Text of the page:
UCL Department of Physics and Astronomy

Dr Mike Esten

Dr Mike Esten

Emeritus Reader in Physics

Dept of Physics & Astronomy

Faculty of Maths & Physical Sciences

Joined UCL
1st Oct 2000

Research summary

My research career has centred on elementary particle physics.

1956 - 76 : I worked mostly with heavy liquid bubble chambers, culminating in the important discovery of neutral currents in neutrino interactions.

1977 – 91 : I moved to a series of electronic experiments (NA25, NA19, WA75, WA78, NA34 + various derivates) in each of which I played a major role. The period 1981-6 was spent full-time at CERN as a Senior Scientific Associate staff member. In all these experiments except the last, I was responsible for design and implementation of the trigger and data acquisition systems, which, in the case of WA78 represented the “state-of-the art” of combined multi-level trigger and data acquisition technology. It resulted in the UCL team making the first meaningful determination of the BB mixing parameter.

1991 onwards: I moved to detector development and other instrumentation problems, making particular contributions to the development of gaseous microstrip detectors.

These large elementary particle physics experiments led naturally to some interesting items of “technology transfer”. For example, after discussion with Prof A Boksenberg in the late 1960's, I realised that some computational techniques employed in radiation shielding could be modified to apply to the straylight performance of optical systems operating under the extreme conditions found in certain space experiments. This resulted in applications to many scientific satellites and also found applications in neutron beam guide-tubes.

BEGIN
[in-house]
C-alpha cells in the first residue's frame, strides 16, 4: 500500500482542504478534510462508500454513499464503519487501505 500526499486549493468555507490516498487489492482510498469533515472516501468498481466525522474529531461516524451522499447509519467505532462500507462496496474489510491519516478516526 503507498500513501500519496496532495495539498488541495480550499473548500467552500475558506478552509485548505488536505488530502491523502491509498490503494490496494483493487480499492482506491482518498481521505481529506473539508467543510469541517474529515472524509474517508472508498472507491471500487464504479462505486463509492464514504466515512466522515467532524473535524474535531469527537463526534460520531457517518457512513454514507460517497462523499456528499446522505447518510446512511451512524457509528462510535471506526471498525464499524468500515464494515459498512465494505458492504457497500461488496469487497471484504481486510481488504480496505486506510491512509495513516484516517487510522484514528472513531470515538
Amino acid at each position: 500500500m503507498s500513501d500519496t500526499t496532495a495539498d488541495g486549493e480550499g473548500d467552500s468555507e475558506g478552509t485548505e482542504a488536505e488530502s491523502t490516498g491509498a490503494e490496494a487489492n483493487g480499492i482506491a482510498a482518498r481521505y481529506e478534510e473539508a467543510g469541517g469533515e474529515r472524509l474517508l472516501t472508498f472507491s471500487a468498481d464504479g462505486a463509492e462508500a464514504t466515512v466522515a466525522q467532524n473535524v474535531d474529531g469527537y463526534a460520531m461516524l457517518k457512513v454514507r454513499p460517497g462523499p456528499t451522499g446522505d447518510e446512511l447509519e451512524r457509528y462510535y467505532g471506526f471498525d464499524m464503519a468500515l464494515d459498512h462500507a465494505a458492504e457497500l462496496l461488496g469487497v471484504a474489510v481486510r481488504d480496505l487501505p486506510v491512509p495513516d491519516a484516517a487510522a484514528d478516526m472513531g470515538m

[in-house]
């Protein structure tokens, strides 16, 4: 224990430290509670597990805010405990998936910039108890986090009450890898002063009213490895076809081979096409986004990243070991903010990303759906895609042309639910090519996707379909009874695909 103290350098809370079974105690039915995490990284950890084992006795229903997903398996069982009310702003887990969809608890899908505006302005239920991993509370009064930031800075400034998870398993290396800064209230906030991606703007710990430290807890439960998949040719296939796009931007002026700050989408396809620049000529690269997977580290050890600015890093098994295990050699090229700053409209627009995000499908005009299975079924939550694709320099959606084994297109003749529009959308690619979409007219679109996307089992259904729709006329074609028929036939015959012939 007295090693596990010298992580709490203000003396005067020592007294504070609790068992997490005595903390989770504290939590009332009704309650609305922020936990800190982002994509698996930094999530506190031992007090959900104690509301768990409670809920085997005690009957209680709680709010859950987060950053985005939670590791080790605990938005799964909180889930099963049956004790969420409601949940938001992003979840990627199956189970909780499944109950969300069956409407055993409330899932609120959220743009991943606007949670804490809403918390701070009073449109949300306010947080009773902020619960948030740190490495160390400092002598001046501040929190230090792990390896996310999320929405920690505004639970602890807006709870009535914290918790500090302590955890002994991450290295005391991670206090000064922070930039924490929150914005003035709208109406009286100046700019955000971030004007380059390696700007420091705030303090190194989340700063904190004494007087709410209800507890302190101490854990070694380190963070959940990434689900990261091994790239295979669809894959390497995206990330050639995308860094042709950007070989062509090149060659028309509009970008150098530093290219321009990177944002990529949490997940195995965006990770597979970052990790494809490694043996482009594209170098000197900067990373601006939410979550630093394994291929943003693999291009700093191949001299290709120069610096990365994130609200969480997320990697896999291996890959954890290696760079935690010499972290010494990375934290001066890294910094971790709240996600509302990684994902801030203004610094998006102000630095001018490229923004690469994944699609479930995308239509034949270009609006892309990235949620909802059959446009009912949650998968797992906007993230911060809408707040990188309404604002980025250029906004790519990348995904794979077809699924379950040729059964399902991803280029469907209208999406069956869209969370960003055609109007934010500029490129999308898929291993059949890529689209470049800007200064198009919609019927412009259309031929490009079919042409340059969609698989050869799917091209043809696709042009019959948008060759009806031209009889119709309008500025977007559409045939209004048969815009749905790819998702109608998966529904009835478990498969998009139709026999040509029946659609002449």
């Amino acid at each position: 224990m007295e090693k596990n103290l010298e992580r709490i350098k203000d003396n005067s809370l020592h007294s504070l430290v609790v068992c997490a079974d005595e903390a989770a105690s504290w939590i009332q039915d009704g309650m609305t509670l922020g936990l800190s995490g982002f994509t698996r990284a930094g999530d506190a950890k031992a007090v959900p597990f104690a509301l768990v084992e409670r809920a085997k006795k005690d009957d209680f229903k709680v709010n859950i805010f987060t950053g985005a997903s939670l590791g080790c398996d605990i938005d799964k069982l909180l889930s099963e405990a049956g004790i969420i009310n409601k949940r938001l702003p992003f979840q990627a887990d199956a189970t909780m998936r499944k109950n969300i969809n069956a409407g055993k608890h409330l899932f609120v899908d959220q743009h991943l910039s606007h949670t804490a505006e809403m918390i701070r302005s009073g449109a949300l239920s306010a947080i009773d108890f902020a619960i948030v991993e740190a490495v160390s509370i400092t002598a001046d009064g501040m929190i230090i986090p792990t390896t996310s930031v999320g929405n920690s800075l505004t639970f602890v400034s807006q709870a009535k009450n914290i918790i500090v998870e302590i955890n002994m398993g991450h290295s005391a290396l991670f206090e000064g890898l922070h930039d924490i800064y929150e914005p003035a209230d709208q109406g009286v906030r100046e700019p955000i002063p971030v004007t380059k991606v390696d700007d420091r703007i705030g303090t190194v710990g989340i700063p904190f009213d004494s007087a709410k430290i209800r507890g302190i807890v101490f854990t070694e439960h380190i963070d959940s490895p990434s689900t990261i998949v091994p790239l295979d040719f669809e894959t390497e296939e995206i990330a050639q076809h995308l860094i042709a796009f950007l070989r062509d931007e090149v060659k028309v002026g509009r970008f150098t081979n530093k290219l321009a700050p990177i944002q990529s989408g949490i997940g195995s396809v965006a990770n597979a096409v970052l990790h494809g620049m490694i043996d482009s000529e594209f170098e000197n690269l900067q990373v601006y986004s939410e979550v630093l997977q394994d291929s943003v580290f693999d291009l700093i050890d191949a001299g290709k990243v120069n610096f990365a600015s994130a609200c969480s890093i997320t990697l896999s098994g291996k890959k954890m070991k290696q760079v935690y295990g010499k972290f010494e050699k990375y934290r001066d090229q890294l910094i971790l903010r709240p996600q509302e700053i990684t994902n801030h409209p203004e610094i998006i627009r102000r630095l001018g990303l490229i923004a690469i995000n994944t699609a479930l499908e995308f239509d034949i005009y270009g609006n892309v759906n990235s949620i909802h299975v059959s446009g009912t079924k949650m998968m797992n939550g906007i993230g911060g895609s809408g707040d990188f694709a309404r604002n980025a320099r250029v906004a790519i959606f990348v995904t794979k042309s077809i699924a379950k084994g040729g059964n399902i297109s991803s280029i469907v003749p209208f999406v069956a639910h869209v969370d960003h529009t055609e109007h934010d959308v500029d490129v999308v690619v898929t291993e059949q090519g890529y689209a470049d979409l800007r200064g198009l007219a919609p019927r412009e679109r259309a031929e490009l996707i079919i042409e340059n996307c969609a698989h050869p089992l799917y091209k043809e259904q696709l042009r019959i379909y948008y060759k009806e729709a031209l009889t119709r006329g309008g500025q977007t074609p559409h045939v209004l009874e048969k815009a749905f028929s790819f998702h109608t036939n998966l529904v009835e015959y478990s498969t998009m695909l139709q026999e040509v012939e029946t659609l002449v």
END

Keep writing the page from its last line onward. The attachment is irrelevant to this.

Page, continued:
I graduated from UCL Dept of Physics in 1956 and was awarded the University Granville Studentship to work there for a Ph.D. I spent 1960 and 1961 as a CERN Fellow in Geneva , after which I returned to UCL where I was appointed Lecturer in 1964, Senior Lecturer in 1971 and Reader in 1996. I retired from UCL in 2000, but remain Emeritus Reader in Physics. My interests outside physics have been in the mountains. I have been Vice-President of the Alpine Club (the earliest mountaineering club in the world) and of the Alpine Ski Club (the earliest ski-mountaineering club in the UK ).